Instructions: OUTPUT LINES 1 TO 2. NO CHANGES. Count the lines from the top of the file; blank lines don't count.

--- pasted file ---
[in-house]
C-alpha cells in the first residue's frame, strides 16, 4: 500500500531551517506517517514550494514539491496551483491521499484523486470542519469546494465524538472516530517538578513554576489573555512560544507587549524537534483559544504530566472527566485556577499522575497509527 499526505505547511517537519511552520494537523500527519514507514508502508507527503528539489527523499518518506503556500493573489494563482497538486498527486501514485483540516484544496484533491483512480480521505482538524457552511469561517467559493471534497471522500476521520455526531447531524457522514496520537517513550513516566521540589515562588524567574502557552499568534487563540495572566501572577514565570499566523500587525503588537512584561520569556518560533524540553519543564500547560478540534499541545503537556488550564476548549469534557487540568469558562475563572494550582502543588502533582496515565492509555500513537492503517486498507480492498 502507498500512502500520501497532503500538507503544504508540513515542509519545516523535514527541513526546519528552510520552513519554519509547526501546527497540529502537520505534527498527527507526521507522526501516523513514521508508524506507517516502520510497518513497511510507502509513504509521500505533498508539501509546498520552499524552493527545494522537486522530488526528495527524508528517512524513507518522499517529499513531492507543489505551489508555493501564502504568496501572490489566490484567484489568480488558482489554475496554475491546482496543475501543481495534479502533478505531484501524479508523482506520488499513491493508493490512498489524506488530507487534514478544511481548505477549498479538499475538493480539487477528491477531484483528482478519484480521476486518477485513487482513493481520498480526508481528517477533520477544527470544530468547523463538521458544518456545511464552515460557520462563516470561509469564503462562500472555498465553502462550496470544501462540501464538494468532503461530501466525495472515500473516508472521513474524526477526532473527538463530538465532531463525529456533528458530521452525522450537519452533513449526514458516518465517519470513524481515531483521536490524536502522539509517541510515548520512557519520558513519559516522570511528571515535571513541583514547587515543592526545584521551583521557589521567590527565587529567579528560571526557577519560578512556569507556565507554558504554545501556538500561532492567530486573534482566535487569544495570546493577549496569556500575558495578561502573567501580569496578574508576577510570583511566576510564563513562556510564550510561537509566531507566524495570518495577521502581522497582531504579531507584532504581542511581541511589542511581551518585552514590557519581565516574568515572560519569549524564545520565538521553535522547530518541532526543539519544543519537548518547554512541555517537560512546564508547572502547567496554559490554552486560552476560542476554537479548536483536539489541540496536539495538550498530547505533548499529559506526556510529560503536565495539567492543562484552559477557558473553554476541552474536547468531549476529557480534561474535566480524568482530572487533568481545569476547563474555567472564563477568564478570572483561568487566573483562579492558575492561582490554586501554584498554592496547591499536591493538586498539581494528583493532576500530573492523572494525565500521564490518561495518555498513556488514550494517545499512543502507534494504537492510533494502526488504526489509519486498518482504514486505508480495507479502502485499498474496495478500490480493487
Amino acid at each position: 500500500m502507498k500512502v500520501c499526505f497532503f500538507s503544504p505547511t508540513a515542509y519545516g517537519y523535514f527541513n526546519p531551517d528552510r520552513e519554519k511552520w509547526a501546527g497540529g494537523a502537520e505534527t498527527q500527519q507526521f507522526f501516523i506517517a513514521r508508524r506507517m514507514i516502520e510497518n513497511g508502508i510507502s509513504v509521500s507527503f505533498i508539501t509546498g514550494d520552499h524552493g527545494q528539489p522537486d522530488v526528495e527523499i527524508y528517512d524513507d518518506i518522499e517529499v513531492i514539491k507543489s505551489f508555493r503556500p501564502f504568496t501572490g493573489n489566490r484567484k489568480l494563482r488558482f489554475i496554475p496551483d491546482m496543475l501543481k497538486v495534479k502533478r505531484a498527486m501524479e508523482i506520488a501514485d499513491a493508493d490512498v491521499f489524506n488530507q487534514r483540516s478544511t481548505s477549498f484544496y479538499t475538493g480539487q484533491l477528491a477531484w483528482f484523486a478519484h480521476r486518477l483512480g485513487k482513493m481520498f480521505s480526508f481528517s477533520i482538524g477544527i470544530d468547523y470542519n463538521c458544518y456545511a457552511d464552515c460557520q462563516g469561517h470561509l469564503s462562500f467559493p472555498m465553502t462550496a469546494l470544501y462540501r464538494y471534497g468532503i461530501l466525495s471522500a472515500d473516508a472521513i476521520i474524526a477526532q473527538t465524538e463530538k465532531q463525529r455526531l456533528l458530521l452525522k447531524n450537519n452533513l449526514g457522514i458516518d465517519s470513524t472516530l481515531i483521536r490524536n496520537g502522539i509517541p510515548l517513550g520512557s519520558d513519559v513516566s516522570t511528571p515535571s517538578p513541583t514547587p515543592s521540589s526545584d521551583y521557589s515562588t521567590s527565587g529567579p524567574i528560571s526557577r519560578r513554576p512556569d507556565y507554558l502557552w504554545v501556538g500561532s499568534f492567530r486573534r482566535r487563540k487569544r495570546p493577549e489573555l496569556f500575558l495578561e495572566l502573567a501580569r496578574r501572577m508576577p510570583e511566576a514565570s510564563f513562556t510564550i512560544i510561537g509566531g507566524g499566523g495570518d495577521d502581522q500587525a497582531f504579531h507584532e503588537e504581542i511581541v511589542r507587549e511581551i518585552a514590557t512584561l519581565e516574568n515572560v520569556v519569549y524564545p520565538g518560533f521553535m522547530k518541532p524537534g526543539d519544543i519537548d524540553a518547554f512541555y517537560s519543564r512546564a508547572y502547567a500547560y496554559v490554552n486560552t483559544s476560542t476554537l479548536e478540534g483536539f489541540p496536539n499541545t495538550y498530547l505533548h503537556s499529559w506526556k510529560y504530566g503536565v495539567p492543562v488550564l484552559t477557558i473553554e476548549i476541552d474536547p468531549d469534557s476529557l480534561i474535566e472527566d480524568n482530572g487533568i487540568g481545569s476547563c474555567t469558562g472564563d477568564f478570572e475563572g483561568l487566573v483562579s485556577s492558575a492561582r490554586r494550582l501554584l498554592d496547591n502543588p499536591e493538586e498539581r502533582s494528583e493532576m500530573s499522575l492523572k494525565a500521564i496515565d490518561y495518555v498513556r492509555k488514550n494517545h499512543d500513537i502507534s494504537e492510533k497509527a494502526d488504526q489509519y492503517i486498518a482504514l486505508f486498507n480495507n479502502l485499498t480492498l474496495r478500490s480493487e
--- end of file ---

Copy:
[in-house]
C-alpha cells in the first residue's frame, strides 16, 4: 500500500531551517506517517514550494514539491496551483491521499484523486470542519469546494465524538472516530517538578513554576489573555512560544507587549524537534483559544504530566472527566485556577499522575497509527 499526505505547511517537519511552520494537523500527519514507514508502508507527503528539489527523499518518506503556500493573489494563482497538486498527486501514485483540516484544496484533491483512480480521505482538524457552511469561517467559493471534497471522500476521520455526531447531524457522514496520537517513550513516566521540589515562588524567574502557552499568534487563540495572566501572577514565570499566523500587525503588537512584561520569556518560533524540553519543564500547560478540534499541545503537556488550564476548549469534557487540568469558562475563572494550582502543588502533582496515565492509555500513537492503517486498507480492498 502507498500512502500520501497532503500538507503544504508540513515542509519545516523535514527541513526546519528552510520552513519554519509547526501546527497540529502537520505534527498527527507526521507522526501516523513514521508508524506507517516502520510497518513497511510507502509513504509521500505533498508539501509546498520552499524552493527545494522537486522530488526528495527524508528517512524513507518522499517529499513531492507543489505551489508555493501564502504568496501572490489566490484567484489568480488558482489554475496554475491546482496543475501543481495534479502533478505531484501524479508523482506520488499513491493508493490512498489524506488530507487534514478544511481548505477549498479538499475538493480539487477528491477531484483528482478519484480521476486518477485513487482513493481520498480526508481528517477533520477544527470544530468547523463538521458544518456545511464552515460557520462563516470561509469564503462562500472555498465553502462550496470544501462540501464538494468532503461530501466525495472515500473516508472521513474524526477526532473527538463530538465532531463525529456533528458530521452525522450537519452533513449526514458516518465517519470513524481515531483521536490524536502522539509517541510515548520512557519520558513519559516522570511528571515535571513541583514547587515543592526545584521551583521557589521567590527565587529567579528560571526557577519560578512556569507556565507554558504554545501556538500561532492567530486573534482566535487569544495570546493577549496569556500575558495578561502573567501580569496578574508576577510570583511566576510564563513562556510564550510561537509566531507566524495570518495577521502581522497582531504579531507584532504581542511581541511589542511581551518585552514590557519581565516574568515572560519569549524564545520565538521553535522547530518541532526543539519544543519537548518547554512541555517537560512546564508547572502547567496554559490554552486560552476560542476554537479548536483536539489541540496536539495538550498530547505533548499529559506526556510529560503536565495539567492543562484552559477557558473553554476541552474536547468531549476529557480534561474535566480524568482530572487533568481545569476547563474555567472564563477568564478570572483561568487566573483562579492558575492561582490554586501554584498554592496547591499536591493538586498539581494528583493532576500530573492523572494525565500521564490518561495518555498513556488514550494517545499512543502507534494504537492510533494502526488504526489509519486498518482504514486505508480495507479502502485499498474496495478500490480493487